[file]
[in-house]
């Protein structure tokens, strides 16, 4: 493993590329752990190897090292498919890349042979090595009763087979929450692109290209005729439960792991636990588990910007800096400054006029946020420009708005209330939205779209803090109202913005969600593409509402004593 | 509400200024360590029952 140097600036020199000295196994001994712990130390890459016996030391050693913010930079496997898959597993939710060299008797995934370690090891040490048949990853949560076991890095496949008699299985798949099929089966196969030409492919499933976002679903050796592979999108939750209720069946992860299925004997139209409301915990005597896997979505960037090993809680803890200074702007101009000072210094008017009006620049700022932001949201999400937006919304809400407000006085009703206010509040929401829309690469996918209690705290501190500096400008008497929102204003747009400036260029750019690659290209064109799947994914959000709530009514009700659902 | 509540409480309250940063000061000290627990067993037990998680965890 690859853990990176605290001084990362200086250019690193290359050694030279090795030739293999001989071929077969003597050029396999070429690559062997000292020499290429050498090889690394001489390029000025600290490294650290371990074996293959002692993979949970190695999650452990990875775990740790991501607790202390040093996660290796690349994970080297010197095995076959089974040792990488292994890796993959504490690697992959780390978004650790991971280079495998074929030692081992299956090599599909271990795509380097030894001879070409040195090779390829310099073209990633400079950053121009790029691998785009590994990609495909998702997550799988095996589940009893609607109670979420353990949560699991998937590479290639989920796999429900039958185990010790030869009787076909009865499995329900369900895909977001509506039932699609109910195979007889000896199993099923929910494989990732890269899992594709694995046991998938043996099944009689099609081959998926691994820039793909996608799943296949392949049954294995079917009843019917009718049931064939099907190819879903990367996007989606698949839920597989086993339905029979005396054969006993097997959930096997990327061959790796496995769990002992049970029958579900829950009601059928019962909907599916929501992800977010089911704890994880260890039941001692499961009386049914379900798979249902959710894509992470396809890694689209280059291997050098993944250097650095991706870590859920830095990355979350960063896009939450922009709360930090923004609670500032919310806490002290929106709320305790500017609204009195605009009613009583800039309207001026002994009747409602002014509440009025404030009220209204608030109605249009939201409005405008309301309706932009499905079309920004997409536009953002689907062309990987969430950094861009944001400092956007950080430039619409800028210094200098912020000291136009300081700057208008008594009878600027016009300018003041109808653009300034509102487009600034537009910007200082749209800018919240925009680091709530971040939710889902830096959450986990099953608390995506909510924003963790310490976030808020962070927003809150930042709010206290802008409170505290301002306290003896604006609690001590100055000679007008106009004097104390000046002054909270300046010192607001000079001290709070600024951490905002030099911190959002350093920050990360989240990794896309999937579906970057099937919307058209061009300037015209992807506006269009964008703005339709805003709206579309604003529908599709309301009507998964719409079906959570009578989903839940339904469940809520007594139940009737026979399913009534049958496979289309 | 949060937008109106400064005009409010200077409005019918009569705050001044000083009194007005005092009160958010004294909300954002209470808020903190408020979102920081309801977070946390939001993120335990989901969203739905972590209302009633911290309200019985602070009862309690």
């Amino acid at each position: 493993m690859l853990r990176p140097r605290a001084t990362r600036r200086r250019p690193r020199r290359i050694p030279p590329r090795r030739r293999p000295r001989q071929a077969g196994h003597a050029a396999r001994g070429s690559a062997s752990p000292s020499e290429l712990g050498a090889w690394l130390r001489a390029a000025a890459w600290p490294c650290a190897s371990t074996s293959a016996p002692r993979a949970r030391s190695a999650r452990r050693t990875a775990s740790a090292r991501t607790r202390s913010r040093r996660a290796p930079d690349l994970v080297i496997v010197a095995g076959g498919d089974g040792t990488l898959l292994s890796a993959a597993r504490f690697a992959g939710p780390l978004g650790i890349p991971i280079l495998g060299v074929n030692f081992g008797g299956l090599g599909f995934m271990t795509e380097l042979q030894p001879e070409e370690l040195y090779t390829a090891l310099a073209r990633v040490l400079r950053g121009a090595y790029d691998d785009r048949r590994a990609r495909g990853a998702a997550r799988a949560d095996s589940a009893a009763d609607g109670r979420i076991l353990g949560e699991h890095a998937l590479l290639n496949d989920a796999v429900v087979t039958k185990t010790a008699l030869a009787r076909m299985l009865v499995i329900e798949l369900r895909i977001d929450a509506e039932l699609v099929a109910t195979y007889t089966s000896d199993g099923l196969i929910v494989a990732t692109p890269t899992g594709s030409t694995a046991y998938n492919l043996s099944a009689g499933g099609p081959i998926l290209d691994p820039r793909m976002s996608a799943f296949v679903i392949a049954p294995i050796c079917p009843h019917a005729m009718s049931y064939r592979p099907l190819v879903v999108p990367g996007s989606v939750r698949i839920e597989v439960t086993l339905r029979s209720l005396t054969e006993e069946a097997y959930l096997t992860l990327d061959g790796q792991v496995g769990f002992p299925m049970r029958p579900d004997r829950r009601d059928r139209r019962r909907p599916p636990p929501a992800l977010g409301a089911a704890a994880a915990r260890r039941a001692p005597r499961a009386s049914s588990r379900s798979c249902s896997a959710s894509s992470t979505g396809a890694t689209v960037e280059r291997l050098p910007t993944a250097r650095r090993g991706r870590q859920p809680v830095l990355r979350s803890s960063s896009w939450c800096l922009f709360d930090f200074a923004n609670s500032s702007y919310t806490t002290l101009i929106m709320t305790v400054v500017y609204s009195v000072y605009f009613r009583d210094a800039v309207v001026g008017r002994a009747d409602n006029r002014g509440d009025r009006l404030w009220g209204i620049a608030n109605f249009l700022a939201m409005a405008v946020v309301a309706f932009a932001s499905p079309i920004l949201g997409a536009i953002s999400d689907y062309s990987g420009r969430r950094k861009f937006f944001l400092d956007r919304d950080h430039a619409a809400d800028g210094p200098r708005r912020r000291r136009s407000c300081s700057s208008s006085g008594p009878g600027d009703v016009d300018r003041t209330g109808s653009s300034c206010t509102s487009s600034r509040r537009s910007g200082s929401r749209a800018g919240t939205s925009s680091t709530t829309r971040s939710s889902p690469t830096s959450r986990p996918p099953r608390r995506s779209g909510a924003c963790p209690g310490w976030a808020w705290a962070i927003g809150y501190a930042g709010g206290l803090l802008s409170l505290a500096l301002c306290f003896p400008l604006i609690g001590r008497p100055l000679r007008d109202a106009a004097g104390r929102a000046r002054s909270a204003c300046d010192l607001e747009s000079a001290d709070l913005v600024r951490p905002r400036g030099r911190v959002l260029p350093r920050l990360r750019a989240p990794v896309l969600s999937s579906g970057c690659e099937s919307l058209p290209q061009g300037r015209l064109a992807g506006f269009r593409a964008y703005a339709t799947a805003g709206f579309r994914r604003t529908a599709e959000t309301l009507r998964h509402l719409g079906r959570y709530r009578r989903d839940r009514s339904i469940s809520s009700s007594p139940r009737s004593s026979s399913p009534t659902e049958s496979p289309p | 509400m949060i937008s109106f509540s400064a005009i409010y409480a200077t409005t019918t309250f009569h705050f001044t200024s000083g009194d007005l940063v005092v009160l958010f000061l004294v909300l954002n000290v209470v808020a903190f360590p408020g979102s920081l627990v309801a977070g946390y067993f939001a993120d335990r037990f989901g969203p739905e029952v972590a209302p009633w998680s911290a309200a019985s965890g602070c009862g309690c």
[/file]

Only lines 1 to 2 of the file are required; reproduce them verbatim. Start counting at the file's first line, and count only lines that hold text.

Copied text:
[in-house]
């Protein structure tokens, strides 16, 4: 493993590329752990190897090292498919890349042979090595009763087979929450692109290209005729439960792991636990588990910007800096400054006029946020420009708005209330939205779209803090109202913005969600593409509402004593 | 509400200024360590029952 140097600036020199000295196994001994712990130390890459016996030391050693913010930079496997898959597993939710060299008797995934370690090891040490048949990853949560076991890095496949008699299985798949099929089966196969030409492919499933976002679903050796592979999108939750209720069946992860299925004997139209409301915990005597896997979505960037090993809680803890200074702007101009000072210094008017009006620049700022932001949201999400937006919304809400407000006085009703206010509040929401829309690469996918209690705290501190500096400008008497929102204003747009400036260029750019690659290209064109799947994914959000709530009514009700659902 | 509540409480309250940063000061000290627990067993037990998680965890 690859853990990176605290001084990362200086250019690193290359050694030279090795030739293999001989071929077969003597050029396999070429690559062997000292020499290429050498090889690394001489390029000025600290490294650290371990074996293959002692993979949970190695999650452990990875775990740790991501607790202390040093996660290796690349994970080297010197095995076959089974040792990488292994890796993959504490690697992959780390978004650790991971280079495998074929030692081992299956090599599909271990795509380097030894001879070409040195090779390829310099073209990633400079950053121009790029691998785009590994990609495909998702997550799988095996589940009893609607109670979420353990949560699991998937590479290639989920796999429900039958185990010790030869009787076909009865499995329900369900895909977001509506039932699609109910195979007889000896199993099923929910494989990732890269899992594709694995046991998938043996099944009689099609081959998926691994820039793909996608799943296949392949049954294995079917009843019917009718049931064939099907190819879903990367996007989606698949839920597989086993339905029979005396054969006993097997959930096997990327061959790796496995769990002992049970029958579900829950009601059928019962909907599916929501992800977010089911704890994880260890039941001692499961009386049914379900798979249902959710894509992470396809890694689209280059291997050098993944250097650095991706870590859920830095990355979350960063896009939450922009709360930090923004609670500032919310806490002290929106709320305790500017609204009195605009009613009583800039309207001026002994009747409602002014509440009025404030009220209204608030109605249009939201409005405008309301309706932009499905079309920004997409536009953002689907062309990987969430950094861009944001400092956007950080430039619409800028210094200098912020000291136009300081700057208008008594009878600027016009300018003041109808653009300034509102487009600034537009910007200082749209800018919240925009680091709530971040939710889902830096959450986990099953608390995506909510924003963790310490976030808020962070927003809150930042709010206290802008409170505290301002306290003896604006609690001590100055000679007008106009004097104390000046002054909270300046010192607001000079001290709070600024951490905002030099911190959002350093920050990360989240990794896309999937579906970057099937919307058209061009300037015209992807506006269009964008703005339709805003709206579309604003529908599709309301009507998964719409079906959570009578989903839940339904469940809520007594139940009737026979399913009534049958496979289309 | 949060937008109106400064005009409010200077409005019918009569705050001044000083009194007005005092009160958010004294909300954002209470808020903190408020979102920081309801977070946390939001993120335990989901969203739905972590209302009633911290309200019985602070009862309690």